As in their previous recordings of Baroque repertory, the players of the Dunedin Consort prove themselves to be instrumentalists of extraordinary ability. Their skill for playing the music of Bach will come as a surprise to no one who has heard their recording of the Matthäus-Passion, but their achievements on this recording are perhaps even more eloquent. Those players who contribute solos to arias combine with the respective vocal soloists with ideal phrasing and attention to the nuances of the texts. In addition to Dunedin Consort’s choral concertists and ripienists, the University of Glasgow Chapel Choir (directed by James Grossmith) and a congregational choir comprised of amateur singers combine to convincingly vary the sizes and textures of the choral movements. It is known that congregations would have participated in the Passion chorales during Bach’s lifetime, and no other recording of the Johannes-Passion makes the sense of full congregational participation more palpable. Listeners who know the Johannes-Passion intimately undoubtedly feel inspired to sing along with Bach’s beautifully simple but moving chorales: this performance not only renews this inspiration but issues an open invitation to the armchair chorister.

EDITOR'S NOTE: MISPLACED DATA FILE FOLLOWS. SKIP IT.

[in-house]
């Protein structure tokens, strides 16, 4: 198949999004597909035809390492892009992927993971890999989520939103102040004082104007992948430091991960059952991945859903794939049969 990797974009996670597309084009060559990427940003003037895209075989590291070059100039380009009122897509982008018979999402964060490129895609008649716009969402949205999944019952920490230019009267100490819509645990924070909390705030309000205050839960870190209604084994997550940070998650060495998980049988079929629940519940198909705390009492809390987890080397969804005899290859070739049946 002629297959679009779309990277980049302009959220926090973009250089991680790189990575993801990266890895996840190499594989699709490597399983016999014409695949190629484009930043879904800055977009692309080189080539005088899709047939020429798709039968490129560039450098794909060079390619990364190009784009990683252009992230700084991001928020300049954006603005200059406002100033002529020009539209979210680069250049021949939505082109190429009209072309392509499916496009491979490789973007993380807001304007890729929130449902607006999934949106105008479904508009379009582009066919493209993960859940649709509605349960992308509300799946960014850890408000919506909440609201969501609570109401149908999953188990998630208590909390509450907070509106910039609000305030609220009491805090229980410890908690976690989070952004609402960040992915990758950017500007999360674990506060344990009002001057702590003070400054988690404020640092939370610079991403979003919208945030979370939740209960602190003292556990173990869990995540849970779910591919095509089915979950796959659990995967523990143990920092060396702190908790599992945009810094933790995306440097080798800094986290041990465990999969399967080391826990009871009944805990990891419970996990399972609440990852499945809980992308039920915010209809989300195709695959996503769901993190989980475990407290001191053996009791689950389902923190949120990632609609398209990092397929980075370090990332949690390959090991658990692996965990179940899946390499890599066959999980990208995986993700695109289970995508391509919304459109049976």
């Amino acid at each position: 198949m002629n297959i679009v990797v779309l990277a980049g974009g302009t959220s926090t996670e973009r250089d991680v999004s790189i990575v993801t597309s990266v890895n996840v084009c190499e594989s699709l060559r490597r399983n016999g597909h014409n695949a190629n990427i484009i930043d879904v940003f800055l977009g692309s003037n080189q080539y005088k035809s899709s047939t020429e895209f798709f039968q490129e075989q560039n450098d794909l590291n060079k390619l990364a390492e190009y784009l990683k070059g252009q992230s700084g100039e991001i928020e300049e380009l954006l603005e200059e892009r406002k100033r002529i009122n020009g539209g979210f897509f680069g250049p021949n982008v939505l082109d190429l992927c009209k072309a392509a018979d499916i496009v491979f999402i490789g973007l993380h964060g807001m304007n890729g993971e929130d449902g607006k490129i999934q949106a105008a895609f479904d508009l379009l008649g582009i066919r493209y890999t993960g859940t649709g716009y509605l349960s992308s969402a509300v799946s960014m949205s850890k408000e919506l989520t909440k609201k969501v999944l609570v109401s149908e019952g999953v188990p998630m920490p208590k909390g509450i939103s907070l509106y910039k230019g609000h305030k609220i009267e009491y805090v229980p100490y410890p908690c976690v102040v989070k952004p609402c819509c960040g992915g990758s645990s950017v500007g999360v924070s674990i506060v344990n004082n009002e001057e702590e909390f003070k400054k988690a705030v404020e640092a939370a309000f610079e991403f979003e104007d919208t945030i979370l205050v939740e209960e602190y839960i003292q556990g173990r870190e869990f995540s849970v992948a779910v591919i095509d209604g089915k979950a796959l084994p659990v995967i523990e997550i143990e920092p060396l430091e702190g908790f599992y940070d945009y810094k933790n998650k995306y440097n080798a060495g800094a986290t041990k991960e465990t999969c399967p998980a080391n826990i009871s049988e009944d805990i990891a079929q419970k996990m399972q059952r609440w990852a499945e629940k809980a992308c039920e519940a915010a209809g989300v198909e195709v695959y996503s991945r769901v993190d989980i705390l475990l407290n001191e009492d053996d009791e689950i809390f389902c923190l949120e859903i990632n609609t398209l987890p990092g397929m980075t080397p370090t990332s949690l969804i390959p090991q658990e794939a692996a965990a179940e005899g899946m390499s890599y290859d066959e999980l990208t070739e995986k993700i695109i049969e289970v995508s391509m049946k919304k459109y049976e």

John Butt both directs this performance and plays the harpsichord and organ preludes that frame the Passion Liturgy. A Bach interpreter whose credentials need no endorsement, Maestro Butt nonetheless brings to this performance of the Johannes-Passion a drive and commitment that confirm his status as one of today’s most dynamic conductors of Bach’s music. Most refreshingly, Maestro Butt allows the integrity of his music-making to prove his points rather than attempting to justify his scholarship in tomes of editorial notes. The liner notes that accompany this recording are informative, but Maestro Butt allows the questions posed by the uncertainty about the provenance of Bach’s first performances of Johannes-Passion and nearly three centuries of traditions developed and discarded to be answered by the performance. Musicological achievements aside, Maestro Butt impresses anew solely as a musician.